Frames of Thefts at Work – Security Culture and the Organisation of Responsibility in Transport Networks
Journal article, 2010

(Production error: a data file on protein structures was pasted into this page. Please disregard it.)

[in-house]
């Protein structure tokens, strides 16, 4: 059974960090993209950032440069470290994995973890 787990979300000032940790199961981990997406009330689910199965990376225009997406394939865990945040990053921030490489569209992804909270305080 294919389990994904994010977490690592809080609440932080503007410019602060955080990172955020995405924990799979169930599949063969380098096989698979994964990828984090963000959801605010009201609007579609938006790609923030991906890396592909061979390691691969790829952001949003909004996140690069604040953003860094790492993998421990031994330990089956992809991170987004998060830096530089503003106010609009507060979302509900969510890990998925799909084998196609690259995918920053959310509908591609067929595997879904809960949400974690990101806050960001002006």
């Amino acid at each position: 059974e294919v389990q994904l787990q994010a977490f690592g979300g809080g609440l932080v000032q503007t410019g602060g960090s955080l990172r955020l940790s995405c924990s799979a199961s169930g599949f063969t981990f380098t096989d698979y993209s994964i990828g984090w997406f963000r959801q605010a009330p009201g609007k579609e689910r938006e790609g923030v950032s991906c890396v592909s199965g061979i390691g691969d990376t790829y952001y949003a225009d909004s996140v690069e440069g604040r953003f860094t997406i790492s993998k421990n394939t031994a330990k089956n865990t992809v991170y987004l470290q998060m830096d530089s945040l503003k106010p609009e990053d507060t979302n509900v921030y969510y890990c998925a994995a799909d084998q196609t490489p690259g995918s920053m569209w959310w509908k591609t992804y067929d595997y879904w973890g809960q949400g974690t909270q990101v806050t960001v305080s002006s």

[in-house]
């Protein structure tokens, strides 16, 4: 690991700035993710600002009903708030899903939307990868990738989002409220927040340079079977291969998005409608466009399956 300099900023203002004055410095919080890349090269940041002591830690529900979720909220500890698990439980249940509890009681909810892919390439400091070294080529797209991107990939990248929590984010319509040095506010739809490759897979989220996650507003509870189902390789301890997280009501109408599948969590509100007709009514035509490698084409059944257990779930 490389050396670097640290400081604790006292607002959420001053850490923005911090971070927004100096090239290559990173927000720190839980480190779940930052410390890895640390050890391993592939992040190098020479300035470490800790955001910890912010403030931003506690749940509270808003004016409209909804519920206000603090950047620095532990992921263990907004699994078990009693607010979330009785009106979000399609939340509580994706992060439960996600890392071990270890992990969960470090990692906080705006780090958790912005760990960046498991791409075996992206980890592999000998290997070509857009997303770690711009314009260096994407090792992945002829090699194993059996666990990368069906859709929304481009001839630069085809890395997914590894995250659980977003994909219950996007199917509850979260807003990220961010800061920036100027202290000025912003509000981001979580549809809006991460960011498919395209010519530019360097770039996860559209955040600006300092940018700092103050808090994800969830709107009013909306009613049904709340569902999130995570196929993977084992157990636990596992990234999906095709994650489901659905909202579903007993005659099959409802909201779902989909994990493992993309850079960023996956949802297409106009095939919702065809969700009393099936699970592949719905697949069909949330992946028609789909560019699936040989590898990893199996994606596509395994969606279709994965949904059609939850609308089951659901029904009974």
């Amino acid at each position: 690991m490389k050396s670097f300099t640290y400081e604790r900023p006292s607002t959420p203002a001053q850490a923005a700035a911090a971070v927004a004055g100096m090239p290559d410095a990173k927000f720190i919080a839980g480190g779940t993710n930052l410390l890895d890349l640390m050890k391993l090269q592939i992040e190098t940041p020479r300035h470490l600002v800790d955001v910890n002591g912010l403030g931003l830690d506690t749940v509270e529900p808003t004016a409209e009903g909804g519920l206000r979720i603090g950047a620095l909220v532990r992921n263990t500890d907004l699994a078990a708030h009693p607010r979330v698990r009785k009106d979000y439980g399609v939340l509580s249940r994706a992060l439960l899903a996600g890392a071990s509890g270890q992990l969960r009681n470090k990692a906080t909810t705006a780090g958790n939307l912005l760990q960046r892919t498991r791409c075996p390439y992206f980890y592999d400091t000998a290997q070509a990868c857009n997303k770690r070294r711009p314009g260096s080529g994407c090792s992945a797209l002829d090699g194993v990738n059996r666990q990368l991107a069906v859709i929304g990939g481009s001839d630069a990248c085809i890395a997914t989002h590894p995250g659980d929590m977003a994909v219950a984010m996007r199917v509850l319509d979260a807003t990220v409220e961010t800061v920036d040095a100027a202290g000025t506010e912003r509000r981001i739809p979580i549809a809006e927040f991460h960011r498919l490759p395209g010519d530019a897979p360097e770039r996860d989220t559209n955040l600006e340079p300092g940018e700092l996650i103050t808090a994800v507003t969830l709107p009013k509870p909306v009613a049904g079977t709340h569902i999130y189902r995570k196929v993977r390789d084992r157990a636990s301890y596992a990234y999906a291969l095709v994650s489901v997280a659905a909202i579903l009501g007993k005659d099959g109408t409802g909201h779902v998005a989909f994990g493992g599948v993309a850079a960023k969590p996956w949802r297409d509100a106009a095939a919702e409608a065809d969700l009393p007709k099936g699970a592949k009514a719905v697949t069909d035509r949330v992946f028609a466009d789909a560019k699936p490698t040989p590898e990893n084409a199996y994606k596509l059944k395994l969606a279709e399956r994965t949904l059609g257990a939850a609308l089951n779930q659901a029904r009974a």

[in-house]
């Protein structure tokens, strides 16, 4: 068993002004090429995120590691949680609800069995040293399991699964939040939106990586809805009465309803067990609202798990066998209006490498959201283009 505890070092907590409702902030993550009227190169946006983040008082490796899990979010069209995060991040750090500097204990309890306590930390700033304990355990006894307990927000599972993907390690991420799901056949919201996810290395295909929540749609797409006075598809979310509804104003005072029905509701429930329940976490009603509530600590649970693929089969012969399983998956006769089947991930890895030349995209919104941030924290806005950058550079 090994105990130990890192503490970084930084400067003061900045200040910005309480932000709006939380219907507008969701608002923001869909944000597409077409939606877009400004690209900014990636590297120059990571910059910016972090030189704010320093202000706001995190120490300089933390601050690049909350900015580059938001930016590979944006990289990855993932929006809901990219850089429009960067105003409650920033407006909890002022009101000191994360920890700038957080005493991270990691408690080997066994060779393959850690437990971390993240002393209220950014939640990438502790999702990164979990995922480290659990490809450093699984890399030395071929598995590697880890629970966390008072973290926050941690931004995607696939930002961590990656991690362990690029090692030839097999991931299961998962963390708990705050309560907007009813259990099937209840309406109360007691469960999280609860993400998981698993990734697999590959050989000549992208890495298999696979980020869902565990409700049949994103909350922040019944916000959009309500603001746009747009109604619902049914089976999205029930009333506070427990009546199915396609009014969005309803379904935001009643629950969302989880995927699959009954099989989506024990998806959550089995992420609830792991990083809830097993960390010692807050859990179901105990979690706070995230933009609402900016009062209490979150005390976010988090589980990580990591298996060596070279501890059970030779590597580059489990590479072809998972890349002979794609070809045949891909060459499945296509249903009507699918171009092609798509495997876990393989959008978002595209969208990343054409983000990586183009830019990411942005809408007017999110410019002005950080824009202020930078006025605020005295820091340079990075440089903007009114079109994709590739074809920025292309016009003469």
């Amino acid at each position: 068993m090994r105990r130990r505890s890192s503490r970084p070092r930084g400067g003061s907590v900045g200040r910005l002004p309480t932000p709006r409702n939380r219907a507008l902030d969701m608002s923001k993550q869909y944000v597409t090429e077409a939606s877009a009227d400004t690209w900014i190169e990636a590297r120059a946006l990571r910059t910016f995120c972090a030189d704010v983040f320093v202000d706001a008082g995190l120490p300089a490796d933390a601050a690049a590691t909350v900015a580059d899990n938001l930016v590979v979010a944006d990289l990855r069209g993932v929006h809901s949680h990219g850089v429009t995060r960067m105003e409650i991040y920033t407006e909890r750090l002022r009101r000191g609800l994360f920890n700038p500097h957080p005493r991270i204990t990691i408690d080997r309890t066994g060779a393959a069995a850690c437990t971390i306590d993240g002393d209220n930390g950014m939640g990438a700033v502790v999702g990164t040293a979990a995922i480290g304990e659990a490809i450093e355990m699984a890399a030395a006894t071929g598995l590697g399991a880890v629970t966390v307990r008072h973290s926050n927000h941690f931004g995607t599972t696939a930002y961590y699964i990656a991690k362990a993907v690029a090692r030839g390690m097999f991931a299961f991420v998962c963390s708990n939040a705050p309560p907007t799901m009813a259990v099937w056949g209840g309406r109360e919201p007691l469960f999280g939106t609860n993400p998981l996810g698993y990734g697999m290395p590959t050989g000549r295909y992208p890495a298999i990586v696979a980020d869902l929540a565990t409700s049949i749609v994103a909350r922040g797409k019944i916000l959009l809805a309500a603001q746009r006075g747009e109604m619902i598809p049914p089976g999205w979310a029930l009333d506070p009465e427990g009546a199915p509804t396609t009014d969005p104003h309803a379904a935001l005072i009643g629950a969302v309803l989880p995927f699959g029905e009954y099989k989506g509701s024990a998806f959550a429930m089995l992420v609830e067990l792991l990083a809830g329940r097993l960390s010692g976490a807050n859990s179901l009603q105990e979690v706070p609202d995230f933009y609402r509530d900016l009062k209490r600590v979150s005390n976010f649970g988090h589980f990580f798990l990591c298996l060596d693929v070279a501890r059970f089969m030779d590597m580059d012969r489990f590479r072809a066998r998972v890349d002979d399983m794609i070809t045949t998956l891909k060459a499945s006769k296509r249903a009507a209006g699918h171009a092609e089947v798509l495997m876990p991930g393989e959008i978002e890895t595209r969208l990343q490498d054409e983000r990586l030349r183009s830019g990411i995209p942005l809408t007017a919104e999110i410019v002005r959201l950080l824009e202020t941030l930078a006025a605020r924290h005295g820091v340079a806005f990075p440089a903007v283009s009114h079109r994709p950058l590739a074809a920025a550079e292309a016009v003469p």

In this paper we investigate how security cultures guide the way in which employees who work within global and constantly changing transport networks understand daily risks of thefts at work. Based on qualitative interviews with terminal workers at three Swedish freight terminals and on Mary Douglas's Grid/Group model, we elaborate theoretically on how their frames of security can be understood as dependent on the organizational context. We found that the terminal workers used a so-called industrial frame of security that promotes hierarchic organizations of security. However, a conventional industrial frame, expressed by confident workers who believed that thefts should be handled by managers who followed established routines, can be distinguished from an industrial frame expressed by discouraged workers who described unpredictable external conditions that demanded their individual responsibility. A conclusion drawn is that the differences between these industrial frames indicate that our understanding of security cultures, that is, the framing of individual responsibility and inclination to act against perpetrators, has to be based on an analysis of both the organization of work and a wider organizational context.